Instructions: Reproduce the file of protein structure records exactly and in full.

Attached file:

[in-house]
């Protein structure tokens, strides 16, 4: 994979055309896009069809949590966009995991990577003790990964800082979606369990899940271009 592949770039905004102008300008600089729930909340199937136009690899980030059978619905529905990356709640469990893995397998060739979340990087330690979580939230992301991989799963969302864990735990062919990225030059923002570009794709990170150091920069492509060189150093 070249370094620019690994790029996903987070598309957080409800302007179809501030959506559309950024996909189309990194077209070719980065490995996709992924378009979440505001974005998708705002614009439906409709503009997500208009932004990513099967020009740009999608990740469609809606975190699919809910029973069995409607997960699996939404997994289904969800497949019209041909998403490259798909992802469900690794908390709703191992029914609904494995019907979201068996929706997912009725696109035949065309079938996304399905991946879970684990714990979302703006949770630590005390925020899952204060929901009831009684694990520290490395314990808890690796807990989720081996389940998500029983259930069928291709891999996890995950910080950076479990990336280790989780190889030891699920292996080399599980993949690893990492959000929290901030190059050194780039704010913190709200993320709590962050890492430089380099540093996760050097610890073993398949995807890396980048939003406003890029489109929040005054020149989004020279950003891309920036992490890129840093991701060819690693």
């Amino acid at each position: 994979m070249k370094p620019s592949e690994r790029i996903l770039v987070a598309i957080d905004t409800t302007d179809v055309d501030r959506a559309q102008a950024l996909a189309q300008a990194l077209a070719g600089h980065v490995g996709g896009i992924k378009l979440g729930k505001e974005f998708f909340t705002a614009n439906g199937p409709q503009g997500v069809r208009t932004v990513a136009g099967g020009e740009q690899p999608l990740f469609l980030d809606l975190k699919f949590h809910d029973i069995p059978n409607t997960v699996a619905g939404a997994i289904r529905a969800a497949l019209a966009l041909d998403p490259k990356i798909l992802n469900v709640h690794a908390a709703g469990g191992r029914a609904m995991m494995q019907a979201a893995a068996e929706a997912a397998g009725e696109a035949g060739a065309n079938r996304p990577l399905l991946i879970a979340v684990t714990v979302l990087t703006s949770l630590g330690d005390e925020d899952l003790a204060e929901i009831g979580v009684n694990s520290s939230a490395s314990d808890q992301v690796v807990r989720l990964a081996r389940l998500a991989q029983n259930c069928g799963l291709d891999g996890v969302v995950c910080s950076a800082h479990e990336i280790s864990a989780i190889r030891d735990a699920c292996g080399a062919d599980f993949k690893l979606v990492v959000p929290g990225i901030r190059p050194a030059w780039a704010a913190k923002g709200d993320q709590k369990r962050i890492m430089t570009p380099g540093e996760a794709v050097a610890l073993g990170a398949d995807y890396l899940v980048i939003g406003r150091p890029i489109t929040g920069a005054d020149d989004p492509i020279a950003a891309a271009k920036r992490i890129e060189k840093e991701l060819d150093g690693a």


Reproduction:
[in-house]
């Protein structure tokens, strides 16, 4: 994979055309896009069809949590966009995991990577003790990964800082979606369990899940271009 592949770039905004102008300008600089729930909340199937136009690899980030059978619905529905990356709640469990893995397998060739979340990087330690979580939230992301991989799963969302864990735990062919990225030059923002570009794709990170150091920069492509060189150093 070249370094620019690994790029996903987070598309957080409800302007179809501030959506559309950024996909189309990194077209070719980065490995996709992924378009979440505001974005998708705002614009439906409709503009997500208009932004990513099967020009740009999608990740469609809606975190699919809910029973069995409607997960699996939404997994289904969800497949019209041909998403490259798909992802469900690794908390709703191992029914609904494995019907979201068996929706997912009725696109035949065309079938996304399905991946879970684990714990979302703006949770630590005390925020899952204060929901009831009684694990520290490395314990808890690796807990989720081996389940998500029983259930069928291709891999996890995950910080950076479990990336280790989780190889030891699920292996080399599980993949690893990492959000929290901030190059050194780039704010913190709200993320709590962050890492430089380099540093996760050097610890073993398949995807890396980048939003406003890029489109929040005054020149989004020279950003891309920036992490890129840093991701060819690693």
């Amino acid at each position: 994979m070249k370094p620019s592949e690994r790029i996903l770039v987070a598309i957080d905004t409800t302007d179809v055309d501030r959506a559309q102008a950024l996909a189309q300008a990194l077209a070719g600089h980065v490995g996709g896009i992924k378009l979440g729930k505001e974005f998708f909340t705002a614009n439906g199937p409709q503009g997500v069809r208009t932004v990513a136009g099967g020009e740009q690899p999608l990740f469609l980030d809606l975190k699919f949590h809910d029973i069995p059978n409607t997960v699996a619905g939404a997994i289904r529905a969800a497949l019209a966009l041909d998403p490259k990356i798909l992802n469900v709640h690794a908390a709703g469990g191992r029914a609904m995991m494995q019907a979201a893995a068996e929706a997912a397998g009725e696109a035949g060739a065309n079938r996304p990577l399905l991946i879970a979340v684990t714990v979302l990087t703006s949770l630590g330690d005390e925020d899952l003790a204060e929901i009831g979580v009684n694990s520290s939230a490395s314990d808890q992301v690796v807990r989720l990964a081996r389940l998500a991989q029983n259930c069928g799963l291709d891999g996890v969302v995950c910080s950076a800082h479990e990336i280790s864990a989780i190889r030891d735990a699920c292996g080399a062919d599980f993949k690893l979606v990492v959000p929290g990225i901030r190059p050194a030059w780039a704010a913190k923002g709200d993320q709590k369990r962050i890492m430089t570009p380099g540093e996760a794709v050097a610890l073993g990170a398949d995807y890396l899940v980048i939003g406003r150091p890029i489109t929040g920069a005054d020149d989004p492509i020279a950003a891309a271009k920036r992490i890129e060189k840093e991701l060819d150093g690693a």